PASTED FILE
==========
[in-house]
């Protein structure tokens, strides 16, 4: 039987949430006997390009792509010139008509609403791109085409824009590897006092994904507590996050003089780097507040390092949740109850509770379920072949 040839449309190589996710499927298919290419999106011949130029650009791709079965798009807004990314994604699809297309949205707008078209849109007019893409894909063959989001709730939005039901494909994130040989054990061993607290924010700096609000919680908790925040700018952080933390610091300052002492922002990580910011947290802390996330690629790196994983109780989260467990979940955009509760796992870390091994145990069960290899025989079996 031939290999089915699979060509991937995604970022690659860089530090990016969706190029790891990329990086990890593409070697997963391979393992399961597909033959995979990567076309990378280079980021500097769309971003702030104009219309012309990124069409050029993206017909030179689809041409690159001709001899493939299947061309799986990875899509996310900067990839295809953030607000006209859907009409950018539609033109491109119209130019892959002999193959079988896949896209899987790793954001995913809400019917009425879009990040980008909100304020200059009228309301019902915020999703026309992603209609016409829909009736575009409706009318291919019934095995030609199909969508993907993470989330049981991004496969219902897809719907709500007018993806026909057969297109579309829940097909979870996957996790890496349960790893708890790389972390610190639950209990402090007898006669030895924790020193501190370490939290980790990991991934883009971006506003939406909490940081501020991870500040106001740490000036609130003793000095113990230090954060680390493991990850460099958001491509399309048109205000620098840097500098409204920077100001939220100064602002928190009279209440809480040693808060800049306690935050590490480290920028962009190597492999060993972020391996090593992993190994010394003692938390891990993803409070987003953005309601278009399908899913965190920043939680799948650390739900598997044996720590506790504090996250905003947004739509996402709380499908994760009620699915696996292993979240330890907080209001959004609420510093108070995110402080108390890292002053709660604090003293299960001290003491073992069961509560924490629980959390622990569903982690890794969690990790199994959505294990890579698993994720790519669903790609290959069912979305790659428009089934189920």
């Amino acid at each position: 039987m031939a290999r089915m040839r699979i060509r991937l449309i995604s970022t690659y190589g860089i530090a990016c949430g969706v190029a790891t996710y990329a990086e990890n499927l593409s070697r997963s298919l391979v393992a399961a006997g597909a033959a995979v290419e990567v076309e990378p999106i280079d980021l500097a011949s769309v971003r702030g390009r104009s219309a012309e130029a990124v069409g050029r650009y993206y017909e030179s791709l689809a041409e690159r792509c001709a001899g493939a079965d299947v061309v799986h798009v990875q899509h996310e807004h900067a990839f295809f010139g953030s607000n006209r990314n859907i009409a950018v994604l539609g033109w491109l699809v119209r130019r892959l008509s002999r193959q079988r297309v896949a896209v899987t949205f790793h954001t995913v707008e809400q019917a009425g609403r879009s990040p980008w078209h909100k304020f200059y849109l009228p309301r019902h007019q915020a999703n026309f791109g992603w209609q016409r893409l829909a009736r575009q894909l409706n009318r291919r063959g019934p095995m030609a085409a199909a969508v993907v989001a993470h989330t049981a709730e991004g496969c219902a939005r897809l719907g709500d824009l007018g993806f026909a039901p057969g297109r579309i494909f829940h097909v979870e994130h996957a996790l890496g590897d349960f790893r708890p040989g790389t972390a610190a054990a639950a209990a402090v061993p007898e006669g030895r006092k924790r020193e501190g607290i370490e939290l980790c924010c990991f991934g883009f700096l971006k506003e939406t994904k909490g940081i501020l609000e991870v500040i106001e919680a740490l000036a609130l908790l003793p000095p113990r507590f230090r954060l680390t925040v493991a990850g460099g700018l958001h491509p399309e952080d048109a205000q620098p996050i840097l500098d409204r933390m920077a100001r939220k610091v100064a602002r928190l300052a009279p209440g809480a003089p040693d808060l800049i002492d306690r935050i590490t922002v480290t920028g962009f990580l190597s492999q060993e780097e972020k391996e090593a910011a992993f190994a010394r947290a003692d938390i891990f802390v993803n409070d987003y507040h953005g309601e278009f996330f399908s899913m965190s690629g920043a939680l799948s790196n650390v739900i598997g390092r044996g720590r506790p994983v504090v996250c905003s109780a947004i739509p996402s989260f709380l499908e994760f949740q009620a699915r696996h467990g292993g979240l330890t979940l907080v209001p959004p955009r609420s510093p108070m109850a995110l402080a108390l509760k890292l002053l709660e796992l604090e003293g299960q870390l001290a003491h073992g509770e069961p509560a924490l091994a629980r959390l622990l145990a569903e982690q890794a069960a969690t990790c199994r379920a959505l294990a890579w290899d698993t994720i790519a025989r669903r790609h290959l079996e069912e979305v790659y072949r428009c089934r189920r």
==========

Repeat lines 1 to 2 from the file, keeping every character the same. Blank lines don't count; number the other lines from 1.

[in-house]
């Protein structure tokens, strides 16, 4: 039987949430006997390009792509010139008509609403791109085409824009590897006092994904507590996050003089780097507040390092949740109850509770379920072949 040839449309190589996710499927298919290419999106011949130029650009791709079965798009807004990314994604699809297309949205707008078209849109007019893409894909063959989001709730939005039901494909994130040989054990061993607290924010700096609000919680908790925040700018952080933390610091300052002492922002990580910011947290802390996330690629790196994983109780989260467990979940955009509760796992870390091994145990069960290899025989079996 031939290999089915699979060509991937995604970022690659860089530090990016969706190029790891990329990086990890593409070697997963391979393992399961597909033959995979990567076309990378280079980021500097769309971003702030104009219309012309990124069409050029993206017909030179689809041409690159001709001899493939299947061309799986990875899509996310900067990839295809953030607000006209859907009409950018539609033109491109119209130019892959002999193959079988896949896209899987790793954001995913809400019917009425879009990040980008909100304020200059009228309301019902915020999703026309992603209609016409829909009736575009409706009318291919019934095995030609199909969508993907993470989330049981991004496969219902897809719907709500007018993806026909057969297109579309829940097909979870996957996790890496349960790893708890790389972390610190639950209990402090007898006669030895924790020193501190370490939290980790990991991934883009971006506003939406909490940081501020991870500040106001740490000036609130003793000095113990230090954060680390493991990850460099958001491509399309048109205000620098840097500098409204920077100001939220100064602002928190009279209440809480040693808060800049306690935050590490480290920028962009190597492999060993972020391996090593992993190994010394003692938390891990993803409070987003953005309601278009399908899913965190920043939680799948650390739900598997044996720590506790504090996250905003947004739509996402709380499908994760009620699915696996292993979240330890907080209001959004609420510093108070995110402080108390890292002053709660604090003293299960001290003491073992069961509560924490629980959390622990569903982690890794969690990790199994959505294990890579698993994720790519669903790609290959069912979305790659428009089934189920």